- The U.S. and South Korean defense ministers talk by phone, a spokesman says
- Assistant Secretary for East Asian and Pacific Affairs Kurt Campbell will make the trip
- He'll arrive in China, then go to South Korea and Japan
- It is the first such visit since the death of North Korean leader Kim Jong Il
A top U.S. diplomat will travel to three nations around North Korea early next year in the first such talks since longtime leader Kim Jong Il's death, the State Department announced Thursday.
Assistant Secretary for East Asian and Pacific Affairs Kurt Campbell will "discuss a range of important bilateral, regional and global issues" during his four days in China, South Korea and Japan, the State Department said.
The statement specifically mentions that the "latest developments related to North Korea," as well as Myanmar, will be on the agenda. Myanmar, also known as Burma, has seen rapid political change -- including the legalization of famed dissident Aung Sang Suu Kyi's political party -- since the election of a new president in March.
The announcement about Campbell's trip came the same day that U.S. Defense Secretary Leon Panetta talked by phone with his South Korean counterpart, Kim Kwan-Jin.
During the roughly 20-minute call, the pair discussed the situation in the Korean peninsula and stressed that maintaining peace and security were their top priorities, Pentagon spokesman George Little said.
This all comes on the heels of the death of communist North Korea's leader on December 17. Huge crowds gathered Thursday in Pyongyang for a state-orchestrated memorial service a day after his funeral.
During that ceremony, Kim Yong Nam -- the president of North Korea's parliament -- declared that Kim Jong Un "is the supreme leader who has inherited (his father's) beliefs, leadership, courage and guts."
Campbell's trip begins Tuesday in Beijing. The U.S. diplomat then will head to the South Korean capital of Seoul for the following two days, before wrapping up January 7 in Tokyo.
Under Kim Jong Il, North Korea suffered a devastating famine, even as it built up its million-strong army, expanded its arsenal of ballistic missiles and became the world's eighth declared nuclear power.
Pyongyang's policies and rhetoric often put it at odds with the United States and its ally, South Korea. Washington does not have formal diplomatic relations with Pyongyang, though it has had communications with the reclusive nation, such as through the so-called six-party talks.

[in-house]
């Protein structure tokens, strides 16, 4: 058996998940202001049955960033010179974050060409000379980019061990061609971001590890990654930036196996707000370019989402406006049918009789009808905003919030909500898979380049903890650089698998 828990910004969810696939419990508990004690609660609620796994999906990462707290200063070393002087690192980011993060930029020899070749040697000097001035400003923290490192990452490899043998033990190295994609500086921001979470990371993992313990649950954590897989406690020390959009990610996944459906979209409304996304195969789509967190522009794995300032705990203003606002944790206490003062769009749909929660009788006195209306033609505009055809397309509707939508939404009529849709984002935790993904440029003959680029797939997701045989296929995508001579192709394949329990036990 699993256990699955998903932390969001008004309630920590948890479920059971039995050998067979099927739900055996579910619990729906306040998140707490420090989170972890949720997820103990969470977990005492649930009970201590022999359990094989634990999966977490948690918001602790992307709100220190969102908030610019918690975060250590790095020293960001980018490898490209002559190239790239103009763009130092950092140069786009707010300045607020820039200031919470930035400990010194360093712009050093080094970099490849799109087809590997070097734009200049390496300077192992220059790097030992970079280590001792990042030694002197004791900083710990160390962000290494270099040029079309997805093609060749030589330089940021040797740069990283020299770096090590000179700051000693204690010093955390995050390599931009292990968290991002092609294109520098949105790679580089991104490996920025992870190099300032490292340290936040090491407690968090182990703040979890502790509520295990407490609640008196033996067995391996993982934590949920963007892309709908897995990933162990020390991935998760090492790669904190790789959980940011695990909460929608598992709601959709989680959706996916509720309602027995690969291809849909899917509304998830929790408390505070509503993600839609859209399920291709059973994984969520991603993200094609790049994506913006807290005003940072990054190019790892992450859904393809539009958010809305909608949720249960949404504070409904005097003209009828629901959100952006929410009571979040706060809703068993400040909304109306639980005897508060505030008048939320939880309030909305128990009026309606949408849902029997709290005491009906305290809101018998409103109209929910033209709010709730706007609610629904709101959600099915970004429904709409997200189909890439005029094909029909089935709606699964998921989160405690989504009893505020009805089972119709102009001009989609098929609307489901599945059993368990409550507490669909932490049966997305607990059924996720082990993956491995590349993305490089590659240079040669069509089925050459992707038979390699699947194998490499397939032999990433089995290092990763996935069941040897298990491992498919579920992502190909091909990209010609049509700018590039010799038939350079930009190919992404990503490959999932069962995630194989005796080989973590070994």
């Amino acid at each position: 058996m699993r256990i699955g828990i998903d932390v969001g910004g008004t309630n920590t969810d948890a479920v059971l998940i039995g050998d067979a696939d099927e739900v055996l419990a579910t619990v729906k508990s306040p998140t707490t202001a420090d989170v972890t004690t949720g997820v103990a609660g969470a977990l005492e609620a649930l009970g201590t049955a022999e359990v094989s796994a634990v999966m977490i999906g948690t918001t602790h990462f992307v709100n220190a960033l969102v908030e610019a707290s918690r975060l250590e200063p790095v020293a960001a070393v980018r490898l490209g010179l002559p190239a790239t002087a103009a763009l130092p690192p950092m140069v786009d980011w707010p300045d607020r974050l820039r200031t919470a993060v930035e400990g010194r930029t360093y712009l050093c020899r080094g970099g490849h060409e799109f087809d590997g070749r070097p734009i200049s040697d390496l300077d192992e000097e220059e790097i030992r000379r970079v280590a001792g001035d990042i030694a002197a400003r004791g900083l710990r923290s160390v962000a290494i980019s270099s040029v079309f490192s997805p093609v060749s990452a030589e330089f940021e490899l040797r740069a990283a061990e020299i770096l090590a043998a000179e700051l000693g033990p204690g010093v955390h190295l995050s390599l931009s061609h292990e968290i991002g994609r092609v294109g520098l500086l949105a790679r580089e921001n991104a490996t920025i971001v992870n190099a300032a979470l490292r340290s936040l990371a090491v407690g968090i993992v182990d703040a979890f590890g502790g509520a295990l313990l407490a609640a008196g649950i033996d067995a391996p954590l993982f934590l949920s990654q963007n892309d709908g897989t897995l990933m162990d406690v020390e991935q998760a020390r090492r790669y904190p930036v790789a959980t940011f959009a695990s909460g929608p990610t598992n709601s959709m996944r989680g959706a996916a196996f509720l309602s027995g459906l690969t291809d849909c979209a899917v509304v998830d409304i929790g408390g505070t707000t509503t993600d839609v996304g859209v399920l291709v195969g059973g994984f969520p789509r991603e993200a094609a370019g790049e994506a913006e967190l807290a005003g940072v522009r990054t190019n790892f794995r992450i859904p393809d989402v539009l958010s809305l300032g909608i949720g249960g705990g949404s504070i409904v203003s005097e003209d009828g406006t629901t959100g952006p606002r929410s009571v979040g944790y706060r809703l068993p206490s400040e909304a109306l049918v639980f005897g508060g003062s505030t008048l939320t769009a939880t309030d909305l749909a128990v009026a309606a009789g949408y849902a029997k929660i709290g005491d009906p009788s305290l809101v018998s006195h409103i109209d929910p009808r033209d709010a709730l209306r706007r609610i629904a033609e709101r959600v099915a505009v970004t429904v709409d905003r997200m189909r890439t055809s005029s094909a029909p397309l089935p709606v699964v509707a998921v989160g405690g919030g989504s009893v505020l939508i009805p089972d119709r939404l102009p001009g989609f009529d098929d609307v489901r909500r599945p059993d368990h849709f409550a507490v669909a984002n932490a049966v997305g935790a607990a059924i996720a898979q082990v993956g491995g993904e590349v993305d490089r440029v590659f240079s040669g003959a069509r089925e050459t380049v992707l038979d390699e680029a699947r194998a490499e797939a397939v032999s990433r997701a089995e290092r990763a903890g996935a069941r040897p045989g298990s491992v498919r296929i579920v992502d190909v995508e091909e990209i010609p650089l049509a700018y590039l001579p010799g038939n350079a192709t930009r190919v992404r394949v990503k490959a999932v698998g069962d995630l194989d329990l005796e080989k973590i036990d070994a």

In October, U.S. officials held a "positive" meeting with a North Korean delegation in an effort to restart these long-stalled discussions over ending Pyongyang's nuclear program, U.S. Ambassador Stephen Bosworth said at the time.
North Korea technically remains at war with the South more than five decades after their 1950-1953 conflict, after which an armistice was signed between the two nations. There was never a formal peace treaty. That uncertainty has left the peninsula split by the world's most heavily fortified border.
Adding to the insecurity are questions about Kim Jong Un, who remains largely an unknown quantity outside his own country.
A delegation of 18 South Korean citizens returned Tuesday from a two-day visit to the north to pay their respects to the fallen leader and meet with his successor, Kim. Seoul has expressed its sympathy to the North Korean people and gave the green light for the visit by the civilian group -- which includes Hyundai Group Chairwoman Hyun Jeong-Eun and the widow of former South Korean President Kim Dae-jung.
A day earlier, Japanese Prime Minister Yoshihiko Noda met with Chinese President Hu Jintao in Beijing.
"The two sides believe that maintaining peace and stability of the Korean peninsula serves the common interests of all parties," Chinese Foreign Ministry spokesman Hong Lei told reporters Monday after the two leaders' meeting.